The autumn garden is filled with the powdery vanilla scent of Camellia sasanqua cultivars. And the bright blotches of colour are welcome indeed as the strength of the light dims. The sasanqua camellias under my care seem to attract hordes of European wasps, which is a downside, for sure. The cultivar pictured below came with a label ‘Enid’ but I am not sure exactly what it is, as I don’t think it is the cultivar Enid-Alice with semi-double flowers. Maybe one of my readers knows?

IMG_3800.jpg

LEAF MOULD

 

And then there is the perpetual question of what to do with all the fallen leaves. In theory we should let them lie on the ground beneath the tree so that they can break down slowly over the years feeding the insects and microbes, and adding humus to the soil, all for the benefit of the tree itself and other plants nearby. A great theory if your garden is in fact a forest or a very large country garden where many square metres can be given over to this natural process.

In smaller, urban zones, there are other factors to consider. Roads, footpaths, driveways and buildings simply get in the way of this decomposition and ultimately plumbing gets clogged, byways become dangerously slippery and we have people upsetting themselves over the messy appearance of it all. Not to mention the garden beds and lawns, which, if covered in leaves, are soon smothered and starved of light.

Leaves must be dealt with.

Thankfully, the days of setting fire to dampish piles of raked leaves and filling the suburbs with eye-stinging smoke have disappeared. Now we have our green waste bins, which strain at the quantity of discarded foliage they are expected to carry. The green waste bins are collected and processed into compost or mulch by such organisations as Back to Earth and The Green Centre

This is the most sensible way to keep green waste out of landfill and to ultimately reduce the progress of climate change, not only by reducing the amount of methane produced when green waste is sent to landfill, but also by putting the carbon stored in the green waste back into the soil, which is the best place for it. That’s a good thing to remember when you are composting and mulching your soil. Thumbs up.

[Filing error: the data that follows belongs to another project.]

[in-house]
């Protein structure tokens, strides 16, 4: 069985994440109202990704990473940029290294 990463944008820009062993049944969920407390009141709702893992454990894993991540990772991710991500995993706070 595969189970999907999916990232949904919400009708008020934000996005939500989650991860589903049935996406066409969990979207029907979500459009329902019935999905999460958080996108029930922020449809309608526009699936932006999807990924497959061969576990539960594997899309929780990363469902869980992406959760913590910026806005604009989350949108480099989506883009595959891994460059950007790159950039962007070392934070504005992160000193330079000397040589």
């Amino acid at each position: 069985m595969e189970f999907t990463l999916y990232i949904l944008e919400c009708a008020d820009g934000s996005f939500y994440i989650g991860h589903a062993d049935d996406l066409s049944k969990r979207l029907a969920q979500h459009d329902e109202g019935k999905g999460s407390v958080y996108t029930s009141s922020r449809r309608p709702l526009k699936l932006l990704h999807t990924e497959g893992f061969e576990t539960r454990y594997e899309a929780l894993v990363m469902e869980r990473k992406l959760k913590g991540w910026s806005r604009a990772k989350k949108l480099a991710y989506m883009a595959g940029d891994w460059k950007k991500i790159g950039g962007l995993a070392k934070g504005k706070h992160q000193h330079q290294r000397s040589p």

If you don’t have access to  green waste collection or you want to cut out the middleman, there are a couple of options available:

  1. Run over the fallen leaves with the lawn mower and mulch them up a bit and compost them (the lawn clippings make up nitrogen rich ‘green’ component of the compost: the leaves, the ‘brown’). I make temporary piles of this impromptu compost at the back of shrubberies. Low and long piles that break down quietly while no one is noticing. Although, like with all compost, turning it regularly will speed up the process.
  2. Another option is to create leafmould. You might have the space to rig up a leaf cage (four star pickets and some old chicken wire will do the trick or a ring of stiff wire mesh) where you pile up the leaves and let them sit for twelve months or more to break down into a humus rich supplement for your garden.

IMG_3771.jpg

At the turn of the season

There is a certain purity about late summer. If we are going to get a dry spell in southern Victoria, it will be during late February and early March. That has certainly been the case this year with some parts of the country recording seven weeks or more without rain. Paddocks bleach under these conditions as the grasses, thirsty plants, shut down in protest. The colours of evergreens become more intense. The shelter belts of cypress or pine, the blackwood copses on the steep sides of gullies: the dark green leaves seem to turn black in contrast to the parched pasture.